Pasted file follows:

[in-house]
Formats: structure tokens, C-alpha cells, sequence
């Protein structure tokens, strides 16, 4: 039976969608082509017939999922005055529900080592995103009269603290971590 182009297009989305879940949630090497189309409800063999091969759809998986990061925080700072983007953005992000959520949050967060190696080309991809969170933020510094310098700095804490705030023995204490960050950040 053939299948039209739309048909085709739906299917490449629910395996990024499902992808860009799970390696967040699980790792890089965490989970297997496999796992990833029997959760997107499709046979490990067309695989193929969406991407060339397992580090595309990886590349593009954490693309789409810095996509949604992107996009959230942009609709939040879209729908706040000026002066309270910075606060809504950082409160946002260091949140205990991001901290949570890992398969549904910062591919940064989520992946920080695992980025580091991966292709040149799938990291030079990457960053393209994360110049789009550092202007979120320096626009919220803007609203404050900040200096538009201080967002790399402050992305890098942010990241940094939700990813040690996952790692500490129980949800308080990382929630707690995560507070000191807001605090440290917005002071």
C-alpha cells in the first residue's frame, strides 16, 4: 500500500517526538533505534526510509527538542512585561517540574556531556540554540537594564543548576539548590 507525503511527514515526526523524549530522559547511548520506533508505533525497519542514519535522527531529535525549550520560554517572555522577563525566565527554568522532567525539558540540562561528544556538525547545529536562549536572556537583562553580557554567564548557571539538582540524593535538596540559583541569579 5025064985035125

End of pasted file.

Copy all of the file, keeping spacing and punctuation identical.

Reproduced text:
[in-house]
Formats: structure tokens, C-alpha cells, sequence
């Protein structure tokens, strides 16, 4: 039976969608082509017939999922005055529900080592995103009269603290971590 182009297009989305879940949630090497189309409800063999091969759809998986990061925080700072983007953005992000959520949050967060190696080309991809969170933020510094310098700095804490705030023995204490960050950040 053939299948039209739309048909085709739906299917490449629910395996990024499902992808860009799970390696967040699980790792890089965490989970297997496999796992990833029997959760997107499709046979490990067309695989193929969406991407060339397992580090595309990886590349593009954490693309789409810095996509949604992107996009959230942009609709939040879209729908706040000026002066309270910075606060809504950082409160946002260091949140205990991001901290949570890992398969549904910062591919940064989520992946920080695992980025580091991966292709040149799938990291030079990457960053393209994360110049789009550092202007979120320096626009919220803007609203404050900040200096538009201080967002790399402050992305890098942010990241940094939700990813040690996952790692500490129980949800308080990382929630707690995560507070000191807001605090440290917005002071």
C-alpha cells in the first residue's frame, strides 16, 4: 500500500517526538533505534526510509527538542512585561517540574556531556540554540537594564543548576539548590 507525503511527514515526526523524549530522559547511548520506533508505533525497519542514519535522527531529535525549550520560554517572555522577563525566565527554568522532567525539558540540562561528544556538525547545529536562549536572556537583562553580557554567564548557571539538582540524593535538596540559583541569579 5025064985035125